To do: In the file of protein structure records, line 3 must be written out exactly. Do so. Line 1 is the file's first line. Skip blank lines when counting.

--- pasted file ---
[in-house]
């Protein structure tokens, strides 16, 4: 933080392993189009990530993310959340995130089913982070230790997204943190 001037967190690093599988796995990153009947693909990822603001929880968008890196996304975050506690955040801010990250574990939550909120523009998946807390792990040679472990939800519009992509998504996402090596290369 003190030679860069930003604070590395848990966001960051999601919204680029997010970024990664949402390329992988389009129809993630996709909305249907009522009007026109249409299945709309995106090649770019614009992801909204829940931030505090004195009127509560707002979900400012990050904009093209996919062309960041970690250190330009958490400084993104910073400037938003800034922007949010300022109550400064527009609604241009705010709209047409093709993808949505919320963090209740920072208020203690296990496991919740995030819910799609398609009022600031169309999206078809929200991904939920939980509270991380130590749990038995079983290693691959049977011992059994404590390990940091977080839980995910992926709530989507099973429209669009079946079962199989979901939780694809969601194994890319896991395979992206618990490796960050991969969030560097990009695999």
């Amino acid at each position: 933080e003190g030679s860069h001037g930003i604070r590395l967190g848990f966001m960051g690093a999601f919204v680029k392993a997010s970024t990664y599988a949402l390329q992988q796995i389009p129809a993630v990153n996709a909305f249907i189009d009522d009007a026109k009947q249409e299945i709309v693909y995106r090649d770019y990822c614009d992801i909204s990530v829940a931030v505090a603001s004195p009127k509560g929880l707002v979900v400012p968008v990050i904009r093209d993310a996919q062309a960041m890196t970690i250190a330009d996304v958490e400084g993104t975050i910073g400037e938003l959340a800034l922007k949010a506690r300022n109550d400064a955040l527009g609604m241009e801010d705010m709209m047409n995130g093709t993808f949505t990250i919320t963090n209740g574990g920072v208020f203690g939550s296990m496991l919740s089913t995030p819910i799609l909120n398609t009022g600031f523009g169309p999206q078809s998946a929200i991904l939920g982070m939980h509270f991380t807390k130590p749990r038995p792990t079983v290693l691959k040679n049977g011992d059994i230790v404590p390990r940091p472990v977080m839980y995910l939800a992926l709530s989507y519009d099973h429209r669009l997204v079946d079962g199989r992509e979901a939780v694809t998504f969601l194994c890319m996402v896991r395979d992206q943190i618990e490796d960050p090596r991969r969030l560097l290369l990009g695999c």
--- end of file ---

């Amino acid at each position: 933080e003190g030679s860069h001037g930003i604070r590395l967190g848990f966001m960051g690093a999601f919204v680029k392993a997010s970024t990664y599988a949402l390329q992988q796995i389009p129809a993630v990153n996709a909305f249907i189009d009522d009007a026109k009947q249409e299945i709309v693909y995106r090649d770019y990822c614009d992801i909204s990530v829940a931030v505090a603001s004195p009127k509560g929880l707002v979900v400012p968008v990050i904009r093209d993310a996919q062309a960041m890196t970690i250190a330009d996304v958490e400084g993104t975050i910073g400037e938003l959340a800034l922007k949010a506690r300022n109550d400064a955040l527009g609604m241009e801010d705010m709209m047409n995130g093709t993808f949505t990250i919320t963090n209740g574990g920072v208020f203690g939550s296990m496991l919740s089913t995030p819910i799609l909120n398609t009022g600031f523009g169309p999206q078809s998946a929200i991904l939920g982070m939980h509270f991380t807390k130590p749990r038995p792990t079983v290693l691959k040679n049977g011992d059994i230790v404590p390990r940091p472990v977080m839980y995910l939800a992926l709530s989507y519009d099973h429209r669009l997204v079946d079962g199989r992509e979901a939780v694809t998504f969601l194994c890319m996402v896991r395979d992206q943190i618990e490796d960050p090596r991969r969030l560097l290369l990009g695999c």